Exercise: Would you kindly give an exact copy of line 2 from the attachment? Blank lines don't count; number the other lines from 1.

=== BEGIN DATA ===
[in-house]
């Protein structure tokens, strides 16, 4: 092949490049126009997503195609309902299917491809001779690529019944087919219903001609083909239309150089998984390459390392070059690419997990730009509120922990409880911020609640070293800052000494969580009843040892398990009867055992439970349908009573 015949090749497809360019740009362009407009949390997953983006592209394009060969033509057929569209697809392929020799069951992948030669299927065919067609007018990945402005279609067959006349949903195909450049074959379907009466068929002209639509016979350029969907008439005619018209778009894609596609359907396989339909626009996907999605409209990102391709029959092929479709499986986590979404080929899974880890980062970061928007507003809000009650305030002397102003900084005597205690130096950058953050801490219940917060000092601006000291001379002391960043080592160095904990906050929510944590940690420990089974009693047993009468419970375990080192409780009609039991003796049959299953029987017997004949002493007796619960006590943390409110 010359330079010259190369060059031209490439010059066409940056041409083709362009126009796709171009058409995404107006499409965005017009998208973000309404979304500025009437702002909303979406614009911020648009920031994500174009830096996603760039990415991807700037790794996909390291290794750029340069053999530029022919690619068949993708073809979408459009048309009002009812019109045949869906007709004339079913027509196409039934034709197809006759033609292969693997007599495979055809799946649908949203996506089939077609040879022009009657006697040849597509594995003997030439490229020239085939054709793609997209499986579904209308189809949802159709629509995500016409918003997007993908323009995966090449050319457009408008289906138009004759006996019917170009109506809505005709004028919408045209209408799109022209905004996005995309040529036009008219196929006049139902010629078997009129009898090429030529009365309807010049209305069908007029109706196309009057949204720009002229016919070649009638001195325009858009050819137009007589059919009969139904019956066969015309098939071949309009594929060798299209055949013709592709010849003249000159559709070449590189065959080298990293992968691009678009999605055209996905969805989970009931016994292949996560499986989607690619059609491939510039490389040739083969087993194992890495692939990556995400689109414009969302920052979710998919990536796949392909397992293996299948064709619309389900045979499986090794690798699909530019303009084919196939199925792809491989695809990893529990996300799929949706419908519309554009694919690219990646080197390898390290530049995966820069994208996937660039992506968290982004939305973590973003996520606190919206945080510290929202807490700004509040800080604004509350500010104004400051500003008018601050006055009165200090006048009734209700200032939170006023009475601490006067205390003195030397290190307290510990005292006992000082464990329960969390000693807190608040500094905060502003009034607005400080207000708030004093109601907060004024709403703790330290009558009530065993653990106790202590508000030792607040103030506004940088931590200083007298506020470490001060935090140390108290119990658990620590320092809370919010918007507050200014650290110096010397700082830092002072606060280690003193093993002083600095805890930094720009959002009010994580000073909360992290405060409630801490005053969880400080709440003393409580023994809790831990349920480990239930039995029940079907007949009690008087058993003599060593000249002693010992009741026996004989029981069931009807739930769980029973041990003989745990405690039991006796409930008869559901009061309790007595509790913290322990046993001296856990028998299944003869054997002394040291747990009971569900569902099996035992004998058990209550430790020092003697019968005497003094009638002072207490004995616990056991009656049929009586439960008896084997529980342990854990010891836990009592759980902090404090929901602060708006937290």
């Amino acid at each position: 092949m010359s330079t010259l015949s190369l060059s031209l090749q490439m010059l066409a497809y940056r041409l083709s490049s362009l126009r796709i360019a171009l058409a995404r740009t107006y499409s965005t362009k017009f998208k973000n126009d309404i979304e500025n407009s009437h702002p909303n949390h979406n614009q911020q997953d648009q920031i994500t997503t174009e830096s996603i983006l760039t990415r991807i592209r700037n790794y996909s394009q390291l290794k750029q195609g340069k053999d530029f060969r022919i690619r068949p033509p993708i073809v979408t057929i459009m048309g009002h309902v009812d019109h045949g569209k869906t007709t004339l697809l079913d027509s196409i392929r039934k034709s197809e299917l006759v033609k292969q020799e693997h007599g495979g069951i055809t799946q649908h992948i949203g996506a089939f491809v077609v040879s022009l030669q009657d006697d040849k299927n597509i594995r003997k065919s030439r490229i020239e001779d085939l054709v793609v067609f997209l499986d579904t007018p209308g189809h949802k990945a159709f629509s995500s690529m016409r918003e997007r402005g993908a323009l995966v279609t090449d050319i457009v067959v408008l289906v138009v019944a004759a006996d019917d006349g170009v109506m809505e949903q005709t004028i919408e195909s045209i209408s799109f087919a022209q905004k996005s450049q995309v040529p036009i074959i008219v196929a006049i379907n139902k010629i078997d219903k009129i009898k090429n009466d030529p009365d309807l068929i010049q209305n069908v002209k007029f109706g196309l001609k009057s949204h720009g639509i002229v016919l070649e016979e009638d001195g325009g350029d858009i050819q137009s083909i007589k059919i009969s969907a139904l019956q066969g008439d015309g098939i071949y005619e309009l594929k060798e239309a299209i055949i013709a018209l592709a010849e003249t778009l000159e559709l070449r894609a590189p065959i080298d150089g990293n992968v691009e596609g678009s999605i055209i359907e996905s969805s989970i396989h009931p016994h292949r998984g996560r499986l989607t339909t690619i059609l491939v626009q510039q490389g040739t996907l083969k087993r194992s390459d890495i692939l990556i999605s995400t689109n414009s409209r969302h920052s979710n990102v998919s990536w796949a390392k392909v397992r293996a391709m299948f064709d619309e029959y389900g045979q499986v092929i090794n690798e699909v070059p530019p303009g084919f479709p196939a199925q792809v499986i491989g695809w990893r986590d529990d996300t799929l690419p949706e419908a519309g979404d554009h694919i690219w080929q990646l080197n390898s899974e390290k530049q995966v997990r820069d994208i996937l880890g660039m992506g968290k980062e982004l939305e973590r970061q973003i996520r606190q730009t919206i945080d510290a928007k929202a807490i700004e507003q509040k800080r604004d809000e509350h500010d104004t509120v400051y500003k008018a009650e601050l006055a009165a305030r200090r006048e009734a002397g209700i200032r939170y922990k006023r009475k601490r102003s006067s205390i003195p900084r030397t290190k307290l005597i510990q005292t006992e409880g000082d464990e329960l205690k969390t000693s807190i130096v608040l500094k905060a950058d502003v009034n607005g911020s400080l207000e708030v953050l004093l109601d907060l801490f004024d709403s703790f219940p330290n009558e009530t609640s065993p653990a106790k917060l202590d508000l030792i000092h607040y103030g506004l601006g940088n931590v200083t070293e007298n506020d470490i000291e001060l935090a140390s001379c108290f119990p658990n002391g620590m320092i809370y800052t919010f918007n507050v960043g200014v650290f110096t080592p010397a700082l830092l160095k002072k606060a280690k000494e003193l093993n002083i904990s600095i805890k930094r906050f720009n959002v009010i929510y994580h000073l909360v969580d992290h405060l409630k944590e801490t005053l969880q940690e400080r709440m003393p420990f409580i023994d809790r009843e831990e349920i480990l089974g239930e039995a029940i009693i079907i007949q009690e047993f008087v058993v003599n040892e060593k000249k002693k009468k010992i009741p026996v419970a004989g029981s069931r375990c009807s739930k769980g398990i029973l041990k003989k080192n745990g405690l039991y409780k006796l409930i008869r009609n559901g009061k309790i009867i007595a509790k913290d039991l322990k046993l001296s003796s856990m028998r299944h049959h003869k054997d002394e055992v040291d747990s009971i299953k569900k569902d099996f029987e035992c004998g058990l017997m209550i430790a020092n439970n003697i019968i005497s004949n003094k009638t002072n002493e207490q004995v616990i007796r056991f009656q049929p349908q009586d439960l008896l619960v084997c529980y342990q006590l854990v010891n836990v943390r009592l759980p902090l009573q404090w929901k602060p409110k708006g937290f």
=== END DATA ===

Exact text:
């Protein structure tokens, strides 16, 4: 092949490049126009997503195609309902299917491809001779690529019944087919219903001609083909239309150089998984390459390392070059690419997990730009509120922990409880911020609640070293800052000494969580009843040892398990009867055992439970349908009573 015949090749497809360019740009362009407009949390997953983006592209394009060969033509057929569209697809392929020799069951992948030669299927065919067609007018990945402005279609067959006349949903195909450049074959379907009466068929002209639509016979350029969907008439005619018209778009894609596609359907396989339909626009996907999605409209990102391709029959092929479709499986986590979404080929899974880890980062970061928007507003809000009650305030002397102003900084005597205690130096950058953050801490219940917060000092601006000291001379002391960043080592160095904990906050929510944590940690420990089974009693047993009468419970375990080192409780009609039991003796049959299953029987017997004949002493007796619960006590943390409110 010359330079010259190369060059031209490439010059066409940056041409083709362009126009796709171009058409995404107006499409965005017009998208973000309404979304500025009437702002909303979406614009911020648009920031994500174009830096996603760039990415991807700037790794996909390291290794750029340069053999530029022919690619068949993708073809979408459009048309009002009812019109045949869906007709004339079913027509196409039934034709197809006759033609292969693997007599495979055809799946649908949203996506089939077609040879022009009657006697040849597509594995003997030439490229020239085939054709793609997209499986579904209308189809949802159709629509995500016409918003997007993908323009995966090449050319457009408008289906138009004759006996019917170009109506809505005709004028919408045209209408799109022209905004996005995309040529036009008219196929006049139902010629078997009129009898090429030529009365309807010049209305069908007029109706196309009057949204720009002229016919070649009638001195325009858009050819137009007589059919009969139904019956066969015309098939071949309009594929060798299209055949013709592709010849003249000159559709070449590189065959080298990293992968691009678009999605055209996905969805989970009931016994292949996560499986989607690619059609491939510039490389040739083969087993194992890495692939990556995400689109414009969302920052979710998919990536796949392909397992293996299948064709619309389900045979499986090794690798699909530019303009084919196939199925792809491989695809990893529990996300799929949706419908519309554009694919690219990646080197390898390290530049995966820069994208996937660039992506968290982004939305973590973003996520606190919206945080510290929202807490700004509040800080604004509350500010104004400051500003008018601050006055009165200090006048009734209700200032939170006023009475601490006067205390003195030397290190307290510990005292006992000082464990329960969390000693807190608040500094905060502003009034607005400080207000708030004093109601907060004024709403703790330290009558009530065993653990106790202590508000030792607040103030506004940088931590200083007298506020470490001060935090140390108290119990658990620590320092809370919010918007507050200014650290110096010397700082830092002072606060280690003193093993002083600095805890930094720009959002009010994580000073909360992290405060409630801490005053969880400080709440003393409580023994809790831990349920480990239930039995029940079907007949009690008087058993003599060593000249002693010992009741026996004989029981069931009807739930769980029973041990003989745990405690039991006796409930008869559901009061309790007595509790913290322990046993001296856990028998299944003869054997002394040291747990009971569900569902099996035992004998058990209550430790020092003697019968005497003094009638002072207490004995616990056991009656049929009586439960008896084997529980342990854990010891836990009592759980902090404090929901602060708006937290």